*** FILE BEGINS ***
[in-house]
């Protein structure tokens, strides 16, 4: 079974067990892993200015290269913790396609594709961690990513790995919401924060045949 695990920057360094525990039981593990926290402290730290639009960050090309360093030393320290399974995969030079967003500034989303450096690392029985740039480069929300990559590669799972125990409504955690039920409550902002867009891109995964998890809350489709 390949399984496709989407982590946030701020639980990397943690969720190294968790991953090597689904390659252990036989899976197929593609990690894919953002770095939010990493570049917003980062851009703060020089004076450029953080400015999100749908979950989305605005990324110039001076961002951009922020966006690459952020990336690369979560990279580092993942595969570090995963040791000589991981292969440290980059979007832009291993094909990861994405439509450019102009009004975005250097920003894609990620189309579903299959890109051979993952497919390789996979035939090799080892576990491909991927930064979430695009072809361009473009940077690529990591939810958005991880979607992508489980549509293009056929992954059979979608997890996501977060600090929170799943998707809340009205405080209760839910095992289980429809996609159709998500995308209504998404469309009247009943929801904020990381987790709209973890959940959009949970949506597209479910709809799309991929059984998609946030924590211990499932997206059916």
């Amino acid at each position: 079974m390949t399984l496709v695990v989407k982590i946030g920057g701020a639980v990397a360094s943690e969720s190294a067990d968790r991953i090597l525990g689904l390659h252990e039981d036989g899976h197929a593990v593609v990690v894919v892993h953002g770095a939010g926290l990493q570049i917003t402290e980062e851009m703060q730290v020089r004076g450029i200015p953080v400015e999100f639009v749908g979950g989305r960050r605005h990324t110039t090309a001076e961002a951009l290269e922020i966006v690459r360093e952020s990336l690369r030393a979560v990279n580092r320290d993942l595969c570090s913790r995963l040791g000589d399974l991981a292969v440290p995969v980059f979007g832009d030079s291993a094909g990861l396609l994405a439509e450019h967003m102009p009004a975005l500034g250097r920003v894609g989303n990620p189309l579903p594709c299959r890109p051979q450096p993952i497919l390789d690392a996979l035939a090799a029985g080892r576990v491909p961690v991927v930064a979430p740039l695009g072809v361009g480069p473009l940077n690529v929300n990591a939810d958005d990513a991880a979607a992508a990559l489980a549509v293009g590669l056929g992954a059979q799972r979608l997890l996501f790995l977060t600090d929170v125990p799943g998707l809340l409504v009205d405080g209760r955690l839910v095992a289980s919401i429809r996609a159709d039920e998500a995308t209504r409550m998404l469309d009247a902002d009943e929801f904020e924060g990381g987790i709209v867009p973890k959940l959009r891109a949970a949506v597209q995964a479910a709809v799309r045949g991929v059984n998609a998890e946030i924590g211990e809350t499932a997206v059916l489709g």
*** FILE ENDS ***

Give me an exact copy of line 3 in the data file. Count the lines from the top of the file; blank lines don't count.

């Amino acid at each position: 079974m390949t399984l496709v695990v989407k982590i946030g920057g701020a639980v990397a360094s943690e969720s190294a067990d968790r991953i090597l525990g689904l390659h252990e039981d036989g899976h197929a593990v593609v990690v894919v892993h953002g770095a939010g926290l990493q570049i917003t402290e980062e851009m703060q730290v020089r004076g450029i200015p953080v400015e999100f639009v749908g979950g989305r960050r605005h990324t110039t090309a001076e961002a951009l290269e922020i966006v690459r360093e952020s990336l690369r030393a979560v990279n580092r320290d993942l595969c570090s913790r995963l040791g000589d399974l991981a292969v440290p995969v980059f979007g832009d030079s291993a094909g990861l396609l994405a439509e450019h967003m102009p009004a975005l500034g250097r920003v894609g989303n990620p189309l579903p594709c299959r890109p051979q450096p993952i497919l390789d690392a996979l035939a090799a029985g080892r576990v491909p961690v991927v930064a979430p740039l695009g072809v361009g480069p473009l940077n690529v929300n990591a939810d958005d990513a991880a979607a992508a990559l489980a549509v293009g590669l056929g992954a059979q799972r979608l997890l996501f790995l977060t600090d929170v125990p799943g998707l809340l409504v009205d405080g209760r955690l839910v095992a289980s919401i429809r996609a159709d039920e998500a995308t209504r409550m998404l469309d009247a902002d009943e929801f904020e924060g990381g987790i709209v867009p973890k959940l959009r891109a949970a949506v597209q995964a479910a709809v799309r045949g991929v059984n998609a998890e946030i924590g211990e809350t499932a997206v059916l489709g």